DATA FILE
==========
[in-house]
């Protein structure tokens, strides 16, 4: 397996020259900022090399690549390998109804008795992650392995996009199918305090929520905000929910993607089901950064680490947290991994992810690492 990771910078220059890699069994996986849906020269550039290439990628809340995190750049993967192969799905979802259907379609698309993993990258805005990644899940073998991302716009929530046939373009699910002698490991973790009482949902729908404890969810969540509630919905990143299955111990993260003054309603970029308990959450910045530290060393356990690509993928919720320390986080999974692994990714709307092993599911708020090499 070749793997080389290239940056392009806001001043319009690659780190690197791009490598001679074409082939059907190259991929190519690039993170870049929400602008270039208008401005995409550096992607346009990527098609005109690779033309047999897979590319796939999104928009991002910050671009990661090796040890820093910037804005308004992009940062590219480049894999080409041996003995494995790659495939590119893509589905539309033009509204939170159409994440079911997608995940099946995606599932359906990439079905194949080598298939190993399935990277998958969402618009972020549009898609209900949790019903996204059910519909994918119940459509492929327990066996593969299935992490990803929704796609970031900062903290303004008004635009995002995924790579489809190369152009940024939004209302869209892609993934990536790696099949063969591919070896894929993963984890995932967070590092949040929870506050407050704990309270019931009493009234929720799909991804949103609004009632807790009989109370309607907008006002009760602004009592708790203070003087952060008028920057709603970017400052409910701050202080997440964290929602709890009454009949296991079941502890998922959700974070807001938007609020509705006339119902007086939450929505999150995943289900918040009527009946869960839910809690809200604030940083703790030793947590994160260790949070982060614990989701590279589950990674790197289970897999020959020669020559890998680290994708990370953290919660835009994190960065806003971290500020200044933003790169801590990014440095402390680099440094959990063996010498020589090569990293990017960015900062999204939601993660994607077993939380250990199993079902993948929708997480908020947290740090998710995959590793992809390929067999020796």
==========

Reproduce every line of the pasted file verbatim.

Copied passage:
[in-house]
């Protein structure tokens, strides 16, 4: 397996020259900022090399690549390998109804008795992650392995996009199918305090929520905000929910993607089901950064680490947290991994992810690492 990771910078220059890699069994996986849906020269550039290439990628809340995190750049993967192969799905979802259907379609698309993993990258805005990644899940073998991302716009929530046939373009699910002698490991973790009482949902729908404890969810969540509630919905990143299955111990993260003054309603970029308990959450910045530290060393356990690509993928919720320390986080999974692994990714709307092993599911708020090499 070749793997080389290239940056392009806001001043319009690659780190690197791009490598001679074409082939059907190259991929190519690039993170870049929400602008270039208008401005995409550096992607346009990527098609005109690779033309047999897979590319796939999104928009991002910050671009990661090796040890820093910037804005308004992009940062590219480049894999080409041996003995494995790659495939590119893509589905539309033009509204939170159409994440079911997608995940099946995606599932359906990439079905194949080598298939190993399935990277998958969402618009972020549009898609209900949790019903996204059910519909994918119940459509492929327990066996593969299935992490990803929704796609970031900062903290303004008004635009995002995924790579489809190369152009940024939004209302869209892609993934990536790696099949063969591919070896894929993963984890995932967070590092949040929870506050407050704990309270019931009493009234929720799909991804949103609004009632807790009989109370309607907008006002009760602004009592708790203070003087952060008028920057709603970017400052409910701050202080997440964290929602709890009454009949296991079941502890998922959700974070807001938007609020509705006339119902007086939450929505999150995943289900918040009527009946869960839910809690809200604030940083703790030793947590994160260790949070982060614990989701590279589950990674790197289970897999020959020669020559890998680290994708990370953290919660835009994190960065806003971290500020200044933003790169801590990014440095402390680099440094959990063996010498020589090569990293990017960015900062999204939601993660994607077993939380250990199993079902993948929708997480908020947290740090998710995959590793992809390929067999020796």